With reference to FIG. 10, an exemplary system for implementing the disclosed technology includes a general purpose computing device in the form of an exemplary conventional PC 1000, including one or more processing units 1002, a system memory 1004, and a system bus 1006 that couples various system components including the system memory 1004 to the one or more processing units 1002. The system bus 1006 may be any of several types of bus structures including a memory bus or memory controller, a peripheral bus, and a local bus using any of a variety of bus architectures. The exemplary system memory 1004 includes read only memory (ROM) 1008 and random access memory (RAM) 1010. A basic input/output system (BIOS) 1012, containing the basic routines that help with the transfer of information between elements within the PC 1000, is stored in ROM 1008. A memory 1011 is provided for storage of computer-executable instructions for detector and SLM control, and generating one or more image data sets based on image data sets acquired with one or more settings of the SLM.

The exemplary PC 1000 further includes one or more storage devices 1030 such as a hard disk drive for reading from and writing to a hard disk, a magnetic disk drive for reading from or writing to a removable magnetic disk, and an optical disk drive for reading from or writing to a removable optical disk (such as a CD-ROM or other optical media). Such storage devices can be connected to the system bus 1006 by a hard disk drive interface, a magnetic disk drive interface, and an optical drive interface, respectively. The drives and their associated computer-readable media provide nonvolatile storage of computer-readable instructions, data structures, program modules, and other data for the PC 1000. Other types of computer-readable media which can store data that is accessible by a PC, such as magnetic cassettes, flash memory cards, digital video disks, CDs, DVDs, RAMs, ROMs, and the like, may also be used in the exemplary operating environment.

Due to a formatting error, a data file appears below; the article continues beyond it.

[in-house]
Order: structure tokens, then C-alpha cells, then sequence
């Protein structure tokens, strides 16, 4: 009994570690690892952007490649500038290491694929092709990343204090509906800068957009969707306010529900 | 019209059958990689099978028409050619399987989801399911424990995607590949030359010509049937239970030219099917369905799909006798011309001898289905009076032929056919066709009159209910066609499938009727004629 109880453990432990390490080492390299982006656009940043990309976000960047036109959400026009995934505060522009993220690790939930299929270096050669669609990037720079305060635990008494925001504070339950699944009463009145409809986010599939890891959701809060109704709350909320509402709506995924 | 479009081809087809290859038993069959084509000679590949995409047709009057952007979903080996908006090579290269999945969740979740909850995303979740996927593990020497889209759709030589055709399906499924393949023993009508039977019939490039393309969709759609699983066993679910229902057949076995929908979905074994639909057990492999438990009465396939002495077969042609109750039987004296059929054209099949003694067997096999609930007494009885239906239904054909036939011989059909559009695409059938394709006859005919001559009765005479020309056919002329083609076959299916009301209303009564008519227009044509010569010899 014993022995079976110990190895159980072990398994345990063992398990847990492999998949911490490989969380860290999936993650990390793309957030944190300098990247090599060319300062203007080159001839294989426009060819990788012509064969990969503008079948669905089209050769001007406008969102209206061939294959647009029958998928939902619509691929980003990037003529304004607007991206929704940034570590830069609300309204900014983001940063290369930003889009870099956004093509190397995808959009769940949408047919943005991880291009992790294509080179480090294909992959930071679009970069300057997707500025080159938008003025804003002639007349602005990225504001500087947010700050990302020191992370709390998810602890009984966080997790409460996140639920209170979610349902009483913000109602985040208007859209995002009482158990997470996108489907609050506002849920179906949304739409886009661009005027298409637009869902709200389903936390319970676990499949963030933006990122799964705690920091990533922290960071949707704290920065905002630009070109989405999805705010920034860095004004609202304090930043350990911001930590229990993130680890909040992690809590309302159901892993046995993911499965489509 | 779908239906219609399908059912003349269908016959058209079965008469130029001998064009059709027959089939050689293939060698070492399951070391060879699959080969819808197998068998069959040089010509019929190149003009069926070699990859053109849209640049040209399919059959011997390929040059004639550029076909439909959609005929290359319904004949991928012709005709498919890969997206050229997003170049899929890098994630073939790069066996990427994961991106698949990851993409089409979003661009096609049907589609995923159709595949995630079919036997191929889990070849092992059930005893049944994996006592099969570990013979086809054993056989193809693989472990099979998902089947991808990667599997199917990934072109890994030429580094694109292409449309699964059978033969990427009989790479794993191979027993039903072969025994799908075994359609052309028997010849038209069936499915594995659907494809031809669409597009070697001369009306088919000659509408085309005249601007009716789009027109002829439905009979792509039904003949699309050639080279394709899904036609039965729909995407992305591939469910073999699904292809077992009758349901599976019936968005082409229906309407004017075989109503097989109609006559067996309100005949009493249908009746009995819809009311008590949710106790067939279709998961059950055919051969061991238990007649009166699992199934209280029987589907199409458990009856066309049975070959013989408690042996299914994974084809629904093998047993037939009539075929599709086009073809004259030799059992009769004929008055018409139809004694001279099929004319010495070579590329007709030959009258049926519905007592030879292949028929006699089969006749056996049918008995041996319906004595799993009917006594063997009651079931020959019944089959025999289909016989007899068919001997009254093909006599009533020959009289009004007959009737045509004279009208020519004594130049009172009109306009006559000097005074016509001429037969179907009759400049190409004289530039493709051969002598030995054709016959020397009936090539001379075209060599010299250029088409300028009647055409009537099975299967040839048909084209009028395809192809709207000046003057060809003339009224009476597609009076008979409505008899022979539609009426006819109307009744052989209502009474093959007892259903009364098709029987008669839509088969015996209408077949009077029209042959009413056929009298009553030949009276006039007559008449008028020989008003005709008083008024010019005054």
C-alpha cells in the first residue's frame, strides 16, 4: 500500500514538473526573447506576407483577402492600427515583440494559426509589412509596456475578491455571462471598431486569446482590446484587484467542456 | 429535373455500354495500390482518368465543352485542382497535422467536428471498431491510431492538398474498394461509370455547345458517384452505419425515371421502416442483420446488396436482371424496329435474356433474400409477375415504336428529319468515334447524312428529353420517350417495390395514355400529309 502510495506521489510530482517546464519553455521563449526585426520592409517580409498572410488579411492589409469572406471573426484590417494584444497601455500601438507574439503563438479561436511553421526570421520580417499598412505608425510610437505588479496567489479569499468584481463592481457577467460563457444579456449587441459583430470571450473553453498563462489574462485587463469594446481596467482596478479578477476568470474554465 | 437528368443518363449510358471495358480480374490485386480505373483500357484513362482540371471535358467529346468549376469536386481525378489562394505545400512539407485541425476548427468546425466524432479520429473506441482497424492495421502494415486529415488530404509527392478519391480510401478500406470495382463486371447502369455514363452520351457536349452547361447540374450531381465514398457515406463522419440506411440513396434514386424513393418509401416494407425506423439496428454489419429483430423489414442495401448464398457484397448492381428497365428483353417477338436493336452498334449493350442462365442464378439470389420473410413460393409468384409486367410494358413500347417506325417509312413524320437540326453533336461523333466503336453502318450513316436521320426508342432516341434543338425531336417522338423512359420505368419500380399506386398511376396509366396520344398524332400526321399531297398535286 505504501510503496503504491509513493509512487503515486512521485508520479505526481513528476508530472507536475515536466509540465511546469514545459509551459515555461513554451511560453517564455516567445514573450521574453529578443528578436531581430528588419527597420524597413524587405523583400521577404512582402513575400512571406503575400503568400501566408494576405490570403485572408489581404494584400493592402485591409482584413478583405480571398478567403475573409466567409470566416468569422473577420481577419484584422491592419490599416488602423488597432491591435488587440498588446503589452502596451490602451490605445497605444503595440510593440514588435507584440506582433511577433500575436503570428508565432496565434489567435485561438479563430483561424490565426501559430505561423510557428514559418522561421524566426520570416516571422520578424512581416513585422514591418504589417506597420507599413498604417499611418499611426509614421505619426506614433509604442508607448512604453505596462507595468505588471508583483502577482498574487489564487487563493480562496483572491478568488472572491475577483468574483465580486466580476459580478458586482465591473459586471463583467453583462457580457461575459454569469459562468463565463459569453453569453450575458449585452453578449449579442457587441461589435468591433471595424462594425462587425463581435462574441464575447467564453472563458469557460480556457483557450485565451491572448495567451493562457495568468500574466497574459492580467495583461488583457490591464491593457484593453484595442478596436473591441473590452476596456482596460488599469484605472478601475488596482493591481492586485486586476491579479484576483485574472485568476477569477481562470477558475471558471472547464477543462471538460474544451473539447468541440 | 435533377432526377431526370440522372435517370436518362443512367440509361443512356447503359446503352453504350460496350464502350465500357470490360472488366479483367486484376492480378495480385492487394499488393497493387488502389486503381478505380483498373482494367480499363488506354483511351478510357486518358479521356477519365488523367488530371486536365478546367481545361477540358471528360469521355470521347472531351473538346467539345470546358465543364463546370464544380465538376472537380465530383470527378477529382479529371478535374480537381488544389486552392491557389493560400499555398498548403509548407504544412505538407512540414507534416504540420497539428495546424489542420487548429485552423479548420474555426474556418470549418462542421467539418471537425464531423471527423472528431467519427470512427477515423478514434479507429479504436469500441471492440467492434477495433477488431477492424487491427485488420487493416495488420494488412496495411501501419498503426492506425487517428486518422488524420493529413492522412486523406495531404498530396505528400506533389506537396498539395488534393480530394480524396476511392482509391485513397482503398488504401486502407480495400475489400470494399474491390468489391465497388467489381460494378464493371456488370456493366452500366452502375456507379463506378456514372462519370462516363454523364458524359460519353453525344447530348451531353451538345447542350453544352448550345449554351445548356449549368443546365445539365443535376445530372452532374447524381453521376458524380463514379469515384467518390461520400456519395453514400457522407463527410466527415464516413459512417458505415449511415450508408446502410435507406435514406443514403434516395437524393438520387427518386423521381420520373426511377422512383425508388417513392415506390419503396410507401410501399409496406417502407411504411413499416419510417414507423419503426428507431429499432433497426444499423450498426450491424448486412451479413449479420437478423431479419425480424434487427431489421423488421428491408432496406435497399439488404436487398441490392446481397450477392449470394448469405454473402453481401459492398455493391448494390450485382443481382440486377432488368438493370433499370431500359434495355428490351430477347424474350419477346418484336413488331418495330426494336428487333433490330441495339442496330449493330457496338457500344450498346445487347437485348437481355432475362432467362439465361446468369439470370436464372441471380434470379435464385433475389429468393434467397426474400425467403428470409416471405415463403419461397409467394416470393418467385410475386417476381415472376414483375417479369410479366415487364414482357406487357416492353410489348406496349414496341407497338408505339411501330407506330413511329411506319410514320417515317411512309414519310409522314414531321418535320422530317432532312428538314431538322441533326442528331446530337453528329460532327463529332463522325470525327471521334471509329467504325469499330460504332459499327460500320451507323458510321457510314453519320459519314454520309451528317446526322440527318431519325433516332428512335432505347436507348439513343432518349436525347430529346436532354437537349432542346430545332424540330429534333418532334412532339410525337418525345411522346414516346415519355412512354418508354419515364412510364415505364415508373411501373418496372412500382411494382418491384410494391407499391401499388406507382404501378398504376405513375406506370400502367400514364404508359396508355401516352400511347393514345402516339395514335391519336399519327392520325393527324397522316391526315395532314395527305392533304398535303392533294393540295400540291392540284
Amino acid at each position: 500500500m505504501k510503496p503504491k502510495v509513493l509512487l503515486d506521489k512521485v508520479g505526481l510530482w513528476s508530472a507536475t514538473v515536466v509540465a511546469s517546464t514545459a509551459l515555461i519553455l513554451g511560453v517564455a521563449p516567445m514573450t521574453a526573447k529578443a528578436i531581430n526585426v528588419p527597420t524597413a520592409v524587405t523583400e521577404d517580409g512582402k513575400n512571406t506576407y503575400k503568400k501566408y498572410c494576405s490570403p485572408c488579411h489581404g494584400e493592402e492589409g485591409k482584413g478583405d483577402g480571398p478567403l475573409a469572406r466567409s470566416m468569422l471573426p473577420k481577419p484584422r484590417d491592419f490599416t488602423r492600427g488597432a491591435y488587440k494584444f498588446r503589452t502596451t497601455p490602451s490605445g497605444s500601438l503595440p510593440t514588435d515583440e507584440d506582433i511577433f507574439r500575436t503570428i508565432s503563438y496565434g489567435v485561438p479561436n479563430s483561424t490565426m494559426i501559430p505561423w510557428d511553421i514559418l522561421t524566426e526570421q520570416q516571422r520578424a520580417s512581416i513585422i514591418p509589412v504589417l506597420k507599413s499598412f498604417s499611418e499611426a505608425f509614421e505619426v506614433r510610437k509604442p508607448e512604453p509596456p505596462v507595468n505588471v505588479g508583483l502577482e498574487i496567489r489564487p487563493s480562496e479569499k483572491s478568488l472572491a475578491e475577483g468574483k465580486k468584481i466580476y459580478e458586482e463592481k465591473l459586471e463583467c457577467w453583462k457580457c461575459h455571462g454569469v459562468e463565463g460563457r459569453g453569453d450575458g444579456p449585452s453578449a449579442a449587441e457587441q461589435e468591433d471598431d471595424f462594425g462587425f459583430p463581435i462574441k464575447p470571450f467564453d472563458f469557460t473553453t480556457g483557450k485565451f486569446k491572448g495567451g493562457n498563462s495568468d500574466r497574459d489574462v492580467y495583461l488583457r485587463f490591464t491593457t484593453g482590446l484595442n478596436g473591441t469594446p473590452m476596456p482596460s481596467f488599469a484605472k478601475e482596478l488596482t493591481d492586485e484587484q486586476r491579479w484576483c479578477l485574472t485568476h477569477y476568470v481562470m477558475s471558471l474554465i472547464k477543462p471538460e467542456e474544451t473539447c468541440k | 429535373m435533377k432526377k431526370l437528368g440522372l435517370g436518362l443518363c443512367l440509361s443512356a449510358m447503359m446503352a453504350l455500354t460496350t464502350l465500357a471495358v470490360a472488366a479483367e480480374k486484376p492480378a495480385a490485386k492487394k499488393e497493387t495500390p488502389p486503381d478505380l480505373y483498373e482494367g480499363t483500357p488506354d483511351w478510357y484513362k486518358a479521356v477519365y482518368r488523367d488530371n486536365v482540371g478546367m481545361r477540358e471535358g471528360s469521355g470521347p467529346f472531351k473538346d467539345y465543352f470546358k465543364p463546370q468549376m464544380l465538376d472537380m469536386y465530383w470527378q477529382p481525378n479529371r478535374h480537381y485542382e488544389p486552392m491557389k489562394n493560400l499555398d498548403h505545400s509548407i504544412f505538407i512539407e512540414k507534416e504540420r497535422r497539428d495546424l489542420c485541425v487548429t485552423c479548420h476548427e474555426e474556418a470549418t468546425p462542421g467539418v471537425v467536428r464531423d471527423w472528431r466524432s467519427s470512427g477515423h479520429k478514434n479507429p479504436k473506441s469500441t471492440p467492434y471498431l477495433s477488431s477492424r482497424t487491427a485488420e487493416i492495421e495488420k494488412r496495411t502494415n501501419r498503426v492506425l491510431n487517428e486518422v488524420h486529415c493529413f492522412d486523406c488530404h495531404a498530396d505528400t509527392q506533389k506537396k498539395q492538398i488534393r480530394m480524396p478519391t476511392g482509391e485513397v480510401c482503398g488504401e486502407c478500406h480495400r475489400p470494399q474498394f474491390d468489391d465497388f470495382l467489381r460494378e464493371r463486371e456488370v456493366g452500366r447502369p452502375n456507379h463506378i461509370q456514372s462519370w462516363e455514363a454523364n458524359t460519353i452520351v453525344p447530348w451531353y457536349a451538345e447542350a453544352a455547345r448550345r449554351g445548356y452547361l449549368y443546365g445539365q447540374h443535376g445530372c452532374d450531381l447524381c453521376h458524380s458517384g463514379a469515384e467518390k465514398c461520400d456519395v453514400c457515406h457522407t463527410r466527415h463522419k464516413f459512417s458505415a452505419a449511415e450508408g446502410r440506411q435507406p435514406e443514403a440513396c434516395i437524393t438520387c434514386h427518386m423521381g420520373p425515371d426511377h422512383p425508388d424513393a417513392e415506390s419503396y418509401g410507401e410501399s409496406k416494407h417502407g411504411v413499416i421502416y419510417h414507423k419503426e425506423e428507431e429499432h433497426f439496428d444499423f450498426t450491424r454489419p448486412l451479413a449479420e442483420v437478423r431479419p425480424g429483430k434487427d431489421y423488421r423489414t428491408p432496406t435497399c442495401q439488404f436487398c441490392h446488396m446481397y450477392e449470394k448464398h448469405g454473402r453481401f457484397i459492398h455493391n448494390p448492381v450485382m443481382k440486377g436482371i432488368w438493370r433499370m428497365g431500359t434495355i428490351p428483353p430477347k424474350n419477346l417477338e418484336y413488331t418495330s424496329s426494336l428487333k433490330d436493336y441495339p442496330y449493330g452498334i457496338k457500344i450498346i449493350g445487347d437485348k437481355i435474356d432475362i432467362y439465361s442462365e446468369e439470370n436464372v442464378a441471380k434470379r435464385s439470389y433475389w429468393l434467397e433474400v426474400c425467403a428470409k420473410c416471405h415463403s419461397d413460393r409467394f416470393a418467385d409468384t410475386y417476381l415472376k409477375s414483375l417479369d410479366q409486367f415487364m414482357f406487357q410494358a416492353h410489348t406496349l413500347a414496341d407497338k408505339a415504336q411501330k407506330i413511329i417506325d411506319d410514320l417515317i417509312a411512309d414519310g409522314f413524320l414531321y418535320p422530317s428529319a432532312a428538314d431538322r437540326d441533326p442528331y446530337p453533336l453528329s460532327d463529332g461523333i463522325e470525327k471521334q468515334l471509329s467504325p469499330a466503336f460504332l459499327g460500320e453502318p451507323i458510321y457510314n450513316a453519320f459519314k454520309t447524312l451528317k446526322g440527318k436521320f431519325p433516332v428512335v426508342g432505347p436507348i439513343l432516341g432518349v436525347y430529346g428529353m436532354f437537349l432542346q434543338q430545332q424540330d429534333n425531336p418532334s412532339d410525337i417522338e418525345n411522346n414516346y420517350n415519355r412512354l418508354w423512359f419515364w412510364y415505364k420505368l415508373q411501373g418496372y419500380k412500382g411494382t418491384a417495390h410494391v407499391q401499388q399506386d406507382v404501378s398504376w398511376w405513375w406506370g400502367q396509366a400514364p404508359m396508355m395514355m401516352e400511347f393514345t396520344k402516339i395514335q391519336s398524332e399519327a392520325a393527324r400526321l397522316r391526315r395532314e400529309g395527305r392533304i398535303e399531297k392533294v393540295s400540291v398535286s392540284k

A number of program modules may be stored in the storage devices 1030 including an operating system, one or more application programs, other program modules, and program data. A user may enter commands and information into the PC 1000 through one or more input devices 1040 such as a keyboard and a pointing device such as a mouse. Other input devices may include a digital camera, microphone, joystick, game pad, satellite dish, scanner, or the like. These and other input devices are often connected to the one or more processing units 1002 through a serial port interface that is coupled to the system bus 1006, but may be connected by other interfaces such as a parallel port, game port, or universal serial bus (USB). A monitor 1046 or other type of display device is also connected to the system bus 1006 via an interface, such as a video adapter. Other peripheral output devices, such as speakers and printers (not shown), may be included.

The PC 1000 may operate in a networked environment using logical connections to one or more remote computers, such as a remote computer 1060. In some examples, one or more network or communication connections 1050 are included. The remote computer 1060 may be another PC, a server, a router, a network PC, or a peer device or other common network node, and typically includes many or all of the elements described above relative to the PC 1000, although only a memory storage device 1062 has been illustrated in FIG. 10. The personal computer 1000 and/or the remote computer 1060 can be connected to a logical a local area network (LAN) and a wide area network (WAN). Such networking environments are commonplace in offices, enterprise-wide computer networks, intranets, and the Internet.